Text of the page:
Why "Fake News" is Probably Here to Stay
By PRANAV RAVIKUMAR | March 19, 2018
Despite the president denouncing the media’s “fake news” since his arrival to the Oval Office, the concept is all too familiar to both American and world history. In the mid-1890s, yellow journalism ran rampant across the pages of the New York Journal and the New York World as William Randolph Hearst and Joseph Pulitzer engaged in an intense competition to control the media industry. This dissemination of misinformation became partially responsible for the outset of the Spanish-American War in 1898. Today, “fake news” remains as potent a weapon in its ability to produce greater social divisions and magnify polarization. Unfortunately, this weapon is now being utilized by Russia, and the United States has, for the most part, been inept in combating the subversive threat.
On February 16th, Special Counsel Robert Mueller produced a 37-page indictment detailing a large conspiracy by the Russian government to foment division within the United States through “information warfare against the United States of America”. The Internet Research Agency, run by Yevgeniy Prigozhin (an oligarch popularly known as “Putin’s chief”), set up false identities and a team of online “trolls” to reduce voter turnout among minorities and encourage third-party support, all in an attempt to aid the Bernie Sanders and Donald Trump campaigns. By earning thousands of “likes” and “retweets” on fake social media profiles and bots, Russia managed to deepen the divide between Americans, influencing the 2016 election result. More than a year later, and Russian bots still work to meddle in American society. A BBC article published on February 20th describes how Russian-linked accounts began to flood the gun control debate in the wake of the Parkland shooting. Essentially, America has such strong divisions that leave it vulnerable to such subterfuge by large-scale populist movements. This is exactly why “fake news” is here for good.
The solution, which is definitely easier said than done, is to try to build trust between both the American people and the government as well as between each other. This first comes by social media giants such as Facebook accepting responsibility by effectively weeding out false personas and information while publicly identifying individuals who pay for ad space.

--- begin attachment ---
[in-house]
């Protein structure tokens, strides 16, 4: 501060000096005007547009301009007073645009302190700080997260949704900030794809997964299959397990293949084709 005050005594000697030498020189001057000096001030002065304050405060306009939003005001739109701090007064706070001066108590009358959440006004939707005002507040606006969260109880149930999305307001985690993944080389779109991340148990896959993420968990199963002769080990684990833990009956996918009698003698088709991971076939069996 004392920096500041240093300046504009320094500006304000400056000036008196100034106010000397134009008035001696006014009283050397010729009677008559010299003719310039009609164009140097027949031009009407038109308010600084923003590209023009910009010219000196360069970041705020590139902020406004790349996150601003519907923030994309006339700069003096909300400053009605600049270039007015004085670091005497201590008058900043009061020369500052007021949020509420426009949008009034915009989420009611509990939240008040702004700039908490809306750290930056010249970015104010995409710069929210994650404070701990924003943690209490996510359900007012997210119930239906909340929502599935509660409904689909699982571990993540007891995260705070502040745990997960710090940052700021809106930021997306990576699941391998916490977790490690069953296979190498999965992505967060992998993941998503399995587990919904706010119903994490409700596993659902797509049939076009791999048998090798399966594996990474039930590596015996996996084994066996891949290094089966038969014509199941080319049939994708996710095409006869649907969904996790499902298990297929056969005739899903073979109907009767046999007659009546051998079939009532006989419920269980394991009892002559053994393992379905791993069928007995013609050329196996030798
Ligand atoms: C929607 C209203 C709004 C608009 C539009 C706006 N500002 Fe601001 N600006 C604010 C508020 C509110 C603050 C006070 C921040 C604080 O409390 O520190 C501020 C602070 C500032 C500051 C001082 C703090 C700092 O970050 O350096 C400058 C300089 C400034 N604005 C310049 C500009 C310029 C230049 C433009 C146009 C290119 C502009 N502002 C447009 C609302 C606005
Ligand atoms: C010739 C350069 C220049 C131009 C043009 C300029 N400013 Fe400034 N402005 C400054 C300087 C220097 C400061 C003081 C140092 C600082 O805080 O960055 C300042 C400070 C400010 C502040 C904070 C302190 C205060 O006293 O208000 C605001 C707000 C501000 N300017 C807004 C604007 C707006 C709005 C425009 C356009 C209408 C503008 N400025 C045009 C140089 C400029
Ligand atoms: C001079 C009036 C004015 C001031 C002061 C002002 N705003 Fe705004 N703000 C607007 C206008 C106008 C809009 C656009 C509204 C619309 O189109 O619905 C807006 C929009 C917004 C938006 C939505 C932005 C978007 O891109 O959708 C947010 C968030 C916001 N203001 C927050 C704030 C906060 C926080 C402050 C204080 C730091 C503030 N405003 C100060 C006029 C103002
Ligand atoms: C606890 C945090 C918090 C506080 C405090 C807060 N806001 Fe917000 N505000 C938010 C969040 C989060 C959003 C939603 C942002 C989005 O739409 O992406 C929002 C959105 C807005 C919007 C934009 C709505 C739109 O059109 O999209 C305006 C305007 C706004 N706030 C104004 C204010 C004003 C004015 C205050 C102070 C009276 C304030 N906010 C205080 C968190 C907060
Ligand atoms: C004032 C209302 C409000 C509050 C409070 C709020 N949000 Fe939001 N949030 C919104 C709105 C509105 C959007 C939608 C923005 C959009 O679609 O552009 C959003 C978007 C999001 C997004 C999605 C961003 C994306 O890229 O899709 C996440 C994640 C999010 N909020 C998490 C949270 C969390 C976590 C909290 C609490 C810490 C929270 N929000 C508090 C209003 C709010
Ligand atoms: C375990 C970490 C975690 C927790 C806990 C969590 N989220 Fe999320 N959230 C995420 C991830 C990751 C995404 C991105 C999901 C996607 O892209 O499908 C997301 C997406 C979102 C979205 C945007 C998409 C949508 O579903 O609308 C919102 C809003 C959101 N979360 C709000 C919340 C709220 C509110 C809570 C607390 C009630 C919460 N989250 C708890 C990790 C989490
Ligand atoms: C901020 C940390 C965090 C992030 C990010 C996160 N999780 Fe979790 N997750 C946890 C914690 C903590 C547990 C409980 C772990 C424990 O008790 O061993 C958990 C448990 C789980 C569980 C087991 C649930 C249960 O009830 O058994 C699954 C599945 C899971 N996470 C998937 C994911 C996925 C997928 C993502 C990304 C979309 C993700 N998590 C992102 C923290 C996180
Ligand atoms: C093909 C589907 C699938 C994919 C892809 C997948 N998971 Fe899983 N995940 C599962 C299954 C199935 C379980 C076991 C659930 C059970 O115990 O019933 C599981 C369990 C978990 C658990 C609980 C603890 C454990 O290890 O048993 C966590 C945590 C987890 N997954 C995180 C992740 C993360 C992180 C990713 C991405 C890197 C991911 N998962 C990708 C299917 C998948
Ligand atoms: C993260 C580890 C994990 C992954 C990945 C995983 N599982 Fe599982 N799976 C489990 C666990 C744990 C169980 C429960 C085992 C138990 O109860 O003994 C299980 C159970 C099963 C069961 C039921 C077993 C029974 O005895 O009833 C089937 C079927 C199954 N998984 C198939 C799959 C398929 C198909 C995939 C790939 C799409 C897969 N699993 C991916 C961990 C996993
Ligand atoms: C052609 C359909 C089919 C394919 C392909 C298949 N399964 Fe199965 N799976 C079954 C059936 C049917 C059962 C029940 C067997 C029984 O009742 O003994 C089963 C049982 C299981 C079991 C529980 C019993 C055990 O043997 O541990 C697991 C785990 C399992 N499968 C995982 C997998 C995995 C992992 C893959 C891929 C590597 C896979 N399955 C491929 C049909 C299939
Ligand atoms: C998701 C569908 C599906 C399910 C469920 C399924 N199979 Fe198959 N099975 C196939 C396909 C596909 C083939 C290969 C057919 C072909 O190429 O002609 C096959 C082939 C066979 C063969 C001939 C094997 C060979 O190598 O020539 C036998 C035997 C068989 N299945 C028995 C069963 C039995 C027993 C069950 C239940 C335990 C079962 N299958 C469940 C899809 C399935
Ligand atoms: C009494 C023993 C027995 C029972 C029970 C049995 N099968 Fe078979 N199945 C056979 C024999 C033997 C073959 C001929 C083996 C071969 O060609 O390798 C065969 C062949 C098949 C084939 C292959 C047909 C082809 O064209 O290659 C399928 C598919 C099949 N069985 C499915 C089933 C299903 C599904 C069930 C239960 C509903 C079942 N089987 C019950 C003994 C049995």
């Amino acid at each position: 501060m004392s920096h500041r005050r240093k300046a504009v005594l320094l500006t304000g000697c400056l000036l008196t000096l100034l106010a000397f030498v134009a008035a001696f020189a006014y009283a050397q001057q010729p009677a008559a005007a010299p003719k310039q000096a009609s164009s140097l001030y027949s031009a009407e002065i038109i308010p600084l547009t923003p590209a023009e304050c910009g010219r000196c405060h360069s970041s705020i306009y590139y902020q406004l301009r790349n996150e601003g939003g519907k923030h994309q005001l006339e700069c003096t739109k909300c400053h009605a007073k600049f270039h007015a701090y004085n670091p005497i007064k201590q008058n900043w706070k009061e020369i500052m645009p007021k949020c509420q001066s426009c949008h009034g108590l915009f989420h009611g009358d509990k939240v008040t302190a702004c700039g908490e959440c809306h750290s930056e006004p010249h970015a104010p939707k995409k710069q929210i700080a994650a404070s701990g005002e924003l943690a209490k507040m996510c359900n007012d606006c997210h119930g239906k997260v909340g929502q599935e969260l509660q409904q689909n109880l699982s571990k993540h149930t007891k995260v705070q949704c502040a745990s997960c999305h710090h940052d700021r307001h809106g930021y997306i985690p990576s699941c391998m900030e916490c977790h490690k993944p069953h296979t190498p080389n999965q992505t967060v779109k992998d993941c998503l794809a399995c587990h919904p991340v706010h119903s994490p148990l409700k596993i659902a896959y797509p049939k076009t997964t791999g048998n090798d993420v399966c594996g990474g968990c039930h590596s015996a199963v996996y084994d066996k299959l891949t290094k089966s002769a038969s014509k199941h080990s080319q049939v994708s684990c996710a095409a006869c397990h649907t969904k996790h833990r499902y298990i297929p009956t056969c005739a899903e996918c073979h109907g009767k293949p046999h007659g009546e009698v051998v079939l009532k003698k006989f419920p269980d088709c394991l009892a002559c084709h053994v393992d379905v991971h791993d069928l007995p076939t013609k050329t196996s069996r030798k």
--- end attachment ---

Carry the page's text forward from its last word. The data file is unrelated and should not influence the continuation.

More importantly, our government needs to take firm action against Russia and the dissemination of “fake news”, just like other countries have done. Politicians such as German Chancellor Angela Merkel and her administration have openly discussed the threat of Russian hackers in public forum prior to the German election. In contrast, President Trump has done little to denounce Putin and has only viewed the Russia issue as a personal attack against his legitimacy. Countries such as Sweden are rolling out national digital-literacy curriculums to improve students’ awareness of how disinformation works. The United States has still yet to offer any concrete actions to rectify the current situation.
Our politicians bear a large share of the blame for the division in American politics, simply refusing to address issues ranging from race relations to income inequality. While some division within a society is natural, it is the sheer amount of unresolved discord within the United States that leaves it the most susceptible to Russian influence. It is the public’s lack of faith in the government to solve these issues that causes it to be easily manipulated by “fake news.” Our government has been through multiple shutdowns in recent history and is in a state of consistent gridlock and perennial partisanship without consensus. All in all, it is the perfect environment in which to breed conflict.
If the current administration can begin to be transparent about election related intelligence and the country can resist division and begin to build consensus, then we can begin to combat Russia’s meddlesomeness. Until then, expect that “fake news” is here to stay.